DEBRA RUH — Hire Talent, Now!

Title: Tapping Into Disability. Image: Debra Ruh stands with diverse members of the TecAccess team.
Members of the TecAccess team, (left to right) Raymond, Loretta, Debra Ruh, Sara Ruh. Photographed by David Yellen

In 1987 while working as a systems administrator and executive in the banking industry, Debra Ruh gave birth to a beautiful girl, Sara, who was perfect and happened to have Down syndrome. Ruh found the world had very low expectations for Sara. Later, Ruh was drawn to Virginia for both work and better educational opportunities for Sara, but found the expectations for her daughter, now a teenager, were still low. This proved to be a pivotal time for her life path.

As a technologist and businesswoman, Debra Ruh went on to create an award-winning technology company that employed talented persons with disabilities and provided tangible value for companies and their workforce.

ABILITY Magazine’s Marge Plasmier sat down with Ruh, who is currently CEO of Ruh Global Communications, to talk about her new book, Tapping Into Hidden Human Capital and how companies who are not employing persons with disabilities are truly missing out and not meeting their full potential both in the workforce and in the marketplace.

Debra Ruh: So the experts started telling us how Sara wouldn’t really ever add any value to employment, maybe she could bring shopping carts in from a Target or a Wal-Mart. I sat there thinking, “My daughter’s 13 years old. She’s going to be in school until she’s 22. And that is the biggest-reach goal you have for this young lady, that she could bring shopping carts in from the mall? That’s it?” It just woke me up to the employment issues involving people with disabilities.

I decided that I was going to make a difference. I quit my job in the banking industry and created a company called TecAccess. It was a technology firm focused at the time on building websites, but it was going to employ people with disabilities. I did it as a for-profit company because I wanted to prove a for-profit company could employ people with disabilities, especially severe disabilities, and thrive.

I realized pretty quickly that there were so many people doing web design, and it was hard to differentiate yourself. But around that time, there was a law that was being refreshed, Section 508 of the Rehabilitation Act of 1973. So I thought, “You know what would be really cool is if we could teach people to make the websites accessible to all of us.”

Marge Plasmier: At what year was that?

Ruh: In 2001. I didn’t know you had to code a certain way so that people with disabilities could have access to the information. So that’s when I thought, “Wow! What a great idea!” And it just unfolded. I built the company to a multimillion-dollar business. Eighty percent of my team were technologists with disabilities.

It was all focused on mainly helping corporations, but we also had government and university clients, making sure their websites were accessible to people with disabilities. And who better to do it than the people who have those types of disabilities and who would know whether it’s successful? At the time, very few of my competitors employed people with disabilities. I just kicked their butts. I did so well.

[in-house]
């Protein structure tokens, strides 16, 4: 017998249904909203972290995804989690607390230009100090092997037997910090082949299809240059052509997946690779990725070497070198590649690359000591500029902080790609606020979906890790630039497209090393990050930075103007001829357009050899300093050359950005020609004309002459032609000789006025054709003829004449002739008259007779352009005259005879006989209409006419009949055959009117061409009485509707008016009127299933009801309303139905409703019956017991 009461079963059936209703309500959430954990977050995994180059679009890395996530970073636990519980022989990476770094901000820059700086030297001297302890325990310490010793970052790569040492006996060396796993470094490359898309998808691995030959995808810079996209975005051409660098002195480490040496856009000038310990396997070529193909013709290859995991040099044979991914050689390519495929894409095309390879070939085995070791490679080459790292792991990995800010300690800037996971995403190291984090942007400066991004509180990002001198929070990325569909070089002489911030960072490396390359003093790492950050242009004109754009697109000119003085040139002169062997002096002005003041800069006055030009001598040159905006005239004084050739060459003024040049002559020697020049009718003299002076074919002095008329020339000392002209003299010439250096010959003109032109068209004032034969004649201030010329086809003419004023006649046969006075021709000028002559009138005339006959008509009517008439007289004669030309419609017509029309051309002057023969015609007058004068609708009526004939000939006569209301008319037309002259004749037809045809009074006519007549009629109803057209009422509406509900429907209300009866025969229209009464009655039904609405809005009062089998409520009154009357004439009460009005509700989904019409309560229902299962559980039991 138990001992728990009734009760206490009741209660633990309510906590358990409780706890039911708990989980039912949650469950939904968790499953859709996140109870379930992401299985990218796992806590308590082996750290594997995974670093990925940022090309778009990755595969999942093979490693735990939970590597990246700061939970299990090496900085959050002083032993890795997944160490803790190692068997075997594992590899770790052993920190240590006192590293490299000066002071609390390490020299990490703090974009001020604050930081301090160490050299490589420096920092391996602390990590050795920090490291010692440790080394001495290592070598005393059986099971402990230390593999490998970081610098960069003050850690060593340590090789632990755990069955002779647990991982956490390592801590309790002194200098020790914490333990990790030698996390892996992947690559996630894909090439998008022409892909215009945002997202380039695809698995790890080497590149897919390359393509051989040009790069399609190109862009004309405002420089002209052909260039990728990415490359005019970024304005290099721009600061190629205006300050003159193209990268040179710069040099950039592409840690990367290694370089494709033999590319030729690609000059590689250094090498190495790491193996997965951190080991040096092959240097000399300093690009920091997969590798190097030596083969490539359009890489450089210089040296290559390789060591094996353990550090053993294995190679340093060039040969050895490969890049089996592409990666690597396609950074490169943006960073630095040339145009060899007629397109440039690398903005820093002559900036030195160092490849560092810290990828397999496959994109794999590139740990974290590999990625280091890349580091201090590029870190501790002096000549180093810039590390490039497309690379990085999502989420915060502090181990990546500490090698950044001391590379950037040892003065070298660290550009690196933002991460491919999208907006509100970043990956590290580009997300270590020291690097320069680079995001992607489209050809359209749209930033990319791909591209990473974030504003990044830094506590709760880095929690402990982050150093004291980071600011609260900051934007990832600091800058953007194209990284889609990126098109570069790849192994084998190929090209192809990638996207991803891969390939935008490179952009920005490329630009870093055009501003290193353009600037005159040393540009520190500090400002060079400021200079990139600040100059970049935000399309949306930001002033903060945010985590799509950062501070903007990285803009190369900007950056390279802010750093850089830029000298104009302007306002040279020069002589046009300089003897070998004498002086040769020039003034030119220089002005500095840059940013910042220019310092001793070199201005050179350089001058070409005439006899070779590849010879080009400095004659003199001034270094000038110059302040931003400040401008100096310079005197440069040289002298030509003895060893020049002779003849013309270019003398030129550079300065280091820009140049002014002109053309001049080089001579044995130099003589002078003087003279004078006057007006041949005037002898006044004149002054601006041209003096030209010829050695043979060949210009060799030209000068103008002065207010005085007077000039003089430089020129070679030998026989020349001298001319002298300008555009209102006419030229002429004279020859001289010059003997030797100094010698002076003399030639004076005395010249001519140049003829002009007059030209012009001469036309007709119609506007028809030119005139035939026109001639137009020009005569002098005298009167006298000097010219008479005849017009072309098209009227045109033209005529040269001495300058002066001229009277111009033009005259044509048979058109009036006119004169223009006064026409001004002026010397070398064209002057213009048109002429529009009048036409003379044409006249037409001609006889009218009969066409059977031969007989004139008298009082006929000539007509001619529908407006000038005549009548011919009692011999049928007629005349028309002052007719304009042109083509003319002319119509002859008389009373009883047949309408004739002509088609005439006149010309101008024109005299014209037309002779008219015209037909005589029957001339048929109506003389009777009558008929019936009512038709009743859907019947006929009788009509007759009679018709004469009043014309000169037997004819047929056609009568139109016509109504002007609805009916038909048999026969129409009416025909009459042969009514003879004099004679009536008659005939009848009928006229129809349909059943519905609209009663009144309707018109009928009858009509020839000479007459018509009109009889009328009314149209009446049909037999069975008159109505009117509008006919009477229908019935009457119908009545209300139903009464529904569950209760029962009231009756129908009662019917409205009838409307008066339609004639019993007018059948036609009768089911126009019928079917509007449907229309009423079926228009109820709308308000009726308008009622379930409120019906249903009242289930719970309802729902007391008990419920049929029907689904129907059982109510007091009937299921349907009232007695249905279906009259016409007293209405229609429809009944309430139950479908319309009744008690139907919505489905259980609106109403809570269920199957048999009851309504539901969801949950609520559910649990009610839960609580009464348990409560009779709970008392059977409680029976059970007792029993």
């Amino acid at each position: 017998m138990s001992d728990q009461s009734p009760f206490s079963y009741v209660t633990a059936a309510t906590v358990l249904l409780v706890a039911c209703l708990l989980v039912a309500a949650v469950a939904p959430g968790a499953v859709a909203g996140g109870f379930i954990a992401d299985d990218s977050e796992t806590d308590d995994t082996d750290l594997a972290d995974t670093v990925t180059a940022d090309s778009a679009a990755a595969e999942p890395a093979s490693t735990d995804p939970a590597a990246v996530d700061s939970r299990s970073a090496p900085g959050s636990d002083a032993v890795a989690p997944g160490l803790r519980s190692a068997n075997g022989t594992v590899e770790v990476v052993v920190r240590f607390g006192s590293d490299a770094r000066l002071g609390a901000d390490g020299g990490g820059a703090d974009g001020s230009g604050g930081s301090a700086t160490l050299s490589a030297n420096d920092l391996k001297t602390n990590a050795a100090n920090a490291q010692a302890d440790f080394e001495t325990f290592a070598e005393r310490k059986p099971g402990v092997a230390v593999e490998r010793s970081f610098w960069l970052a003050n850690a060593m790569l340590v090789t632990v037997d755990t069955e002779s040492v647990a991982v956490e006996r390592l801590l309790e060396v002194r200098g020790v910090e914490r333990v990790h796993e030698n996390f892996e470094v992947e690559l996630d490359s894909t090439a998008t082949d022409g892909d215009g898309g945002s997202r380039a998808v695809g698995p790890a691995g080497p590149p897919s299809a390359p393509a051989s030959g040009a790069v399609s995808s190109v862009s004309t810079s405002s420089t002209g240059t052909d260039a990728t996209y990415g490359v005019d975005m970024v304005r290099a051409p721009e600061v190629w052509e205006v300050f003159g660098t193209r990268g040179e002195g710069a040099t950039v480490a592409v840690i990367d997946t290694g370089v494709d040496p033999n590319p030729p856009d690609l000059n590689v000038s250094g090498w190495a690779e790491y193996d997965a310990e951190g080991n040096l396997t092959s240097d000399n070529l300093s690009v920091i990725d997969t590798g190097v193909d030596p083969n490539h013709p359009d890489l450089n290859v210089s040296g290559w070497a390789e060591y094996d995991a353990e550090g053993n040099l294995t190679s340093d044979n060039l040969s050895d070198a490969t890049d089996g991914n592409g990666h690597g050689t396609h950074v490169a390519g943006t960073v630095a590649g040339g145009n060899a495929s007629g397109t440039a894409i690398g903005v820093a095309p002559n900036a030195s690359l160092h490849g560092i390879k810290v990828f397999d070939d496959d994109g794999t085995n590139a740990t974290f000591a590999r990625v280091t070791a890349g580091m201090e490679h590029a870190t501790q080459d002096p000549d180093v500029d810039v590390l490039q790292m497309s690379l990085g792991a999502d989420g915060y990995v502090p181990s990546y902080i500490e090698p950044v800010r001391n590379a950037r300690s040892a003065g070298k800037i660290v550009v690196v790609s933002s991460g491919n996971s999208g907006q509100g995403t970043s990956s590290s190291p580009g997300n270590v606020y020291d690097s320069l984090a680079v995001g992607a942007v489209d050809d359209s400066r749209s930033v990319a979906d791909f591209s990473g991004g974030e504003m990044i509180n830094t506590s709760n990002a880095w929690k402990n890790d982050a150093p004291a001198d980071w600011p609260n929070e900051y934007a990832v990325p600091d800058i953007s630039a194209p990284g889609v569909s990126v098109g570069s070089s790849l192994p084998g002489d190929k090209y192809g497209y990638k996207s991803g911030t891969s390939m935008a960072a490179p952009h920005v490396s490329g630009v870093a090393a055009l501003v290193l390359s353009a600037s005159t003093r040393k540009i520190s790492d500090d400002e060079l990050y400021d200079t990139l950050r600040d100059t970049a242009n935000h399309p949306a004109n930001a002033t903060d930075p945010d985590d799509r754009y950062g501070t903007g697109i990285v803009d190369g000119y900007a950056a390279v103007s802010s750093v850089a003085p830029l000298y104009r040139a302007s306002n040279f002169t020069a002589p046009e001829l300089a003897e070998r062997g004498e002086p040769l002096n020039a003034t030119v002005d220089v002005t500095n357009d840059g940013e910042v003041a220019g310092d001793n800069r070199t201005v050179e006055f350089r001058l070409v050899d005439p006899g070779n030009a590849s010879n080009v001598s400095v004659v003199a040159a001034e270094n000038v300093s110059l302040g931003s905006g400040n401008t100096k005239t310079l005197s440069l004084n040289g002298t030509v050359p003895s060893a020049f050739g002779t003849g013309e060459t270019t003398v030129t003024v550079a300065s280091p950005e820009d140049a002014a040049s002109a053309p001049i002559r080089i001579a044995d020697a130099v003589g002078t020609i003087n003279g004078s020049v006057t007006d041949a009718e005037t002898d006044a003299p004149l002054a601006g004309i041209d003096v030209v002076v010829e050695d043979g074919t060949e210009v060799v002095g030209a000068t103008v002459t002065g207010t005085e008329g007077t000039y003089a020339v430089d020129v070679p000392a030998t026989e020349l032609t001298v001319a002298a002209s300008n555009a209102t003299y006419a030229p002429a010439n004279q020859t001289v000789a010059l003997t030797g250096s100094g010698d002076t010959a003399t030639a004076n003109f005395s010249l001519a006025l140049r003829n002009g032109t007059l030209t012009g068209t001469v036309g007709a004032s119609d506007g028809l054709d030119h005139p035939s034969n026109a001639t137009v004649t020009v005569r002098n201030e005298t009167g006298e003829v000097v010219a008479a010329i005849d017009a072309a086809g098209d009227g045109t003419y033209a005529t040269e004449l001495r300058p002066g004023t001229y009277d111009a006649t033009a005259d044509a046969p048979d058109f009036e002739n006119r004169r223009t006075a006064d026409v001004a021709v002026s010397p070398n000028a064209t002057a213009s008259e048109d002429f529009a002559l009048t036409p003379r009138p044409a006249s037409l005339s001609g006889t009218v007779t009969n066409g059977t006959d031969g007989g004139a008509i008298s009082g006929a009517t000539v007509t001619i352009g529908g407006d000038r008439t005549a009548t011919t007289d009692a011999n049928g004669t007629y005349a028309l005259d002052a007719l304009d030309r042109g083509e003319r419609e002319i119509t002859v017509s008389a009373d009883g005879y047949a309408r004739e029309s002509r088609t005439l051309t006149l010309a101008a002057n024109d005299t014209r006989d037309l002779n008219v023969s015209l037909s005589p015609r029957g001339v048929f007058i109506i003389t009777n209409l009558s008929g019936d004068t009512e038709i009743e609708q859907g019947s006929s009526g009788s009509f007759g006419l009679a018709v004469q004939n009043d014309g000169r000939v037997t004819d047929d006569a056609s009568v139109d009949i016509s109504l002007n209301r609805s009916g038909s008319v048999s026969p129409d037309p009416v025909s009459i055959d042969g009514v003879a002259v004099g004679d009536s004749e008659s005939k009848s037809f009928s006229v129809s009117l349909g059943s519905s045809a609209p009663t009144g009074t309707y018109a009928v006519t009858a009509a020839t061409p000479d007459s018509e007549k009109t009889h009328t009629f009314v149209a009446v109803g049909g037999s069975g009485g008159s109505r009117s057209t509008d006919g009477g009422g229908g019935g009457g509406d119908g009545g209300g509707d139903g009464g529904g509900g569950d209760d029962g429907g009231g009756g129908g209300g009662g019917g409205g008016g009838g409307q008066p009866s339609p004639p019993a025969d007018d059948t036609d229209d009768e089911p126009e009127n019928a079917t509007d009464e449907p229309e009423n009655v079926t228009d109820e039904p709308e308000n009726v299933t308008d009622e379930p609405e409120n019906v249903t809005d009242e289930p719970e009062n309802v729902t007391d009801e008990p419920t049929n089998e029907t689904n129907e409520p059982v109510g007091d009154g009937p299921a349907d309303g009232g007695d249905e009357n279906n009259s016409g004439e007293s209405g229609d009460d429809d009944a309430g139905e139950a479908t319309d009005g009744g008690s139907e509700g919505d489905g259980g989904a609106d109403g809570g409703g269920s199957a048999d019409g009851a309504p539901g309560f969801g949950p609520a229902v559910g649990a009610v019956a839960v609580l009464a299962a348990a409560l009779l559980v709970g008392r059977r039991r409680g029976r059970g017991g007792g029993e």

Ruh and daughter, Sara, speak with a visitor to their booth at a conference. Background: Display poster of "Tapping Into Hidden Capital"
Debra Ruh (L) and daughter, Sara (R) are all smiles while Debra signs her book for a fan.

Plasmier: So in the early 2000s, you already had a game plan. What value did people with disabilities bring to your company?

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Ruh: They were such amazing employees. It was interesting because I also employed people, a smaller segment, who didn’t have disabilities. But I found that the technologists with disabilities were more productive. They showed up more often than the people without disabilities, they whined less, they were very creative and innovative, and they were really my top performers.

And then I found that the more I involved them with my clients, the clients loved it. And so it became a huge differentiator for us. Our competition—we were just beating them terribly.

Plasmier: You talk about that a lot in your book. That was the big differentiator for your business?

Ruh: Yeah, it was a huge differentiator. And I won so many awards. And I thought, “That is great for my ego, and my mom’s proud of me for winning all these awards, but the only thing I’m doing differently is employing qualified technologists with disabilities.” I hoped for a world some day that wouldn’t think it was so unusual to employ talented people with disabilities who were qualified to do the jobs.

Plasmier: For the people who were working for your company who had disabilities, what did they bring to the table?

Ruh: What they brought to the table was a real understanding of accessibility. Because, at the time we were trying to figure out exactly what it meant to code a website, a mobile app or anything so that it’s accessible to all of us. How can you do it in a way that works for people who are blind, deaf, aging, losing their mobility, etc.?